He also calls for the creation of the very first federal paid family leave and medical leave benefit.
The budget resolution recommends reducing the price of prescription drugs, as well as adding dental, vision and hearing benefits to Medicare and lowering the age of eligibility for the program.
The framework further calls for “historic” investments in affordable housing, as well as numerous provisions to tackle climate change, and outlines investments aimed at meeting Biden’s goal for the country of reducing carbon emissions. by 50% and for the electricity grid to obtain 80% of its electricity from emission-free sources by 2030.
“If we’re really going to have a fair recovery, if we’re really going to be able to learn from this pandemic and build the future that we all think we want, then we need to invest in the care economy,” she said. we have to make sure that we are providing families with the support they need to be successful, but also that we make those care jobs well paying jobs. “
She is also the co-author of a law called the Access to Infertility Treatment and Care Act that would expand insurance coverage for the full range of reproductive and fertility health care.
“I heard a Democratic politician say once that we need to stop talking about issues that divide people and instead focus on things that affect people’s daily lives,” Jacobs said. “And then he went on to say, we have to stop talking about things like abortion, we have to stop talking about things like racism and we have to focus on things like infrastructure and health care, like if reproductive health care was not the predominant health care that I and most women, and most people, trans men, are dealing with right now. I think it’s important that we ‘Let us fully include in all health care reforms, health care overhauls, that we end up doing. “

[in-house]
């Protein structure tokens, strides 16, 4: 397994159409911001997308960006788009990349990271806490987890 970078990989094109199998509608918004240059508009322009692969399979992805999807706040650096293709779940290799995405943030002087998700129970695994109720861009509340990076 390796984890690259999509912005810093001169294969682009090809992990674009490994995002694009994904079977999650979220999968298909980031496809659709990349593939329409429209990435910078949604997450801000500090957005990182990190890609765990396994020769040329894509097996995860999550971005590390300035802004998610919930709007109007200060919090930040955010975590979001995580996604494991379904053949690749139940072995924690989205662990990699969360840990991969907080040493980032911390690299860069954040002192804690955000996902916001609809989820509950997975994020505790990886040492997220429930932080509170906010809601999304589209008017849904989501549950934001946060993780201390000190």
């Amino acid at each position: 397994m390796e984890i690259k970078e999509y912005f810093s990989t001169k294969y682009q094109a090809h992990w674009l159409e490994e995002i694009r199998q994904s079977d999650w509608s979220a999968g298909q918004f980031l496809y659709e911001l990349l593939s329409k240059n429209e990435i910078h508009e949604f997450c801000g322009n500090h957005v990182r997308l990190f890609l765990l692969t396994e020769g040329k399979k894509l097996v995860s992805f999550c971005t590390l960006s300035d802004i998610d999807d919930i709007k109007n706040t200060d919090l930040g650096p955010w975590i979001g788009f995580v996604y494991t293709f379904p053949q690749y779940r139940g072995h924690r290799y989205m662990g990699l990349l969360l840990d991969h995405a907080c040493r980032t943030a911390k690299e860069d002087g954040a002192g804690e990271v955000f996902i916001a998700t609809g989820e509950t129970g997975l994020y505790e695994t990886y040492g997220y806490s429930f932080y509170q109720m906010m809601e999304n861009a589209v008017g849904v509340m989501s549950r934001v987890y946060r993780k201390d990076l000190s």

August holidays that were not
When Jacobs decided to go ahead with this process, she had no idea this summer would be so busy with the crisis in Afghanistan and a debate on infrastructure bills. But that’s what happens when you are a legislator making personal decisions.
Jacobs, who sits on two key committees – the House Armed Services Committee and the Foreign Affairs Committee – found herself in Washington in the middle of the August recess because work had to be done amid the collapse of the Afghan government.
Amid caucus calls, confidential briefings and other meetings, she found herself working while taking drugs that changed her body.
“The pills definitely make you feel like you’re reliving puberty. My body hurts. I feel a little bloated. I use Rent the Runway for some of my clothes here and had to do the bump friendly option. to make sure I had dresses that could fit over my swollen body, ”she said. “And you get kind of waves of emotion.”
But that’s what she signed with her decision to run for office.
“Part of that is making sure we’re pushing here in Congress to make this more accessible to more people, but also that we’re destigmatizing those conversations that people know even ask their doctors, which might be available to them,” and knowing that there are choices and that there are options for them and that there isn’t just one way to have a family, and that’s good. “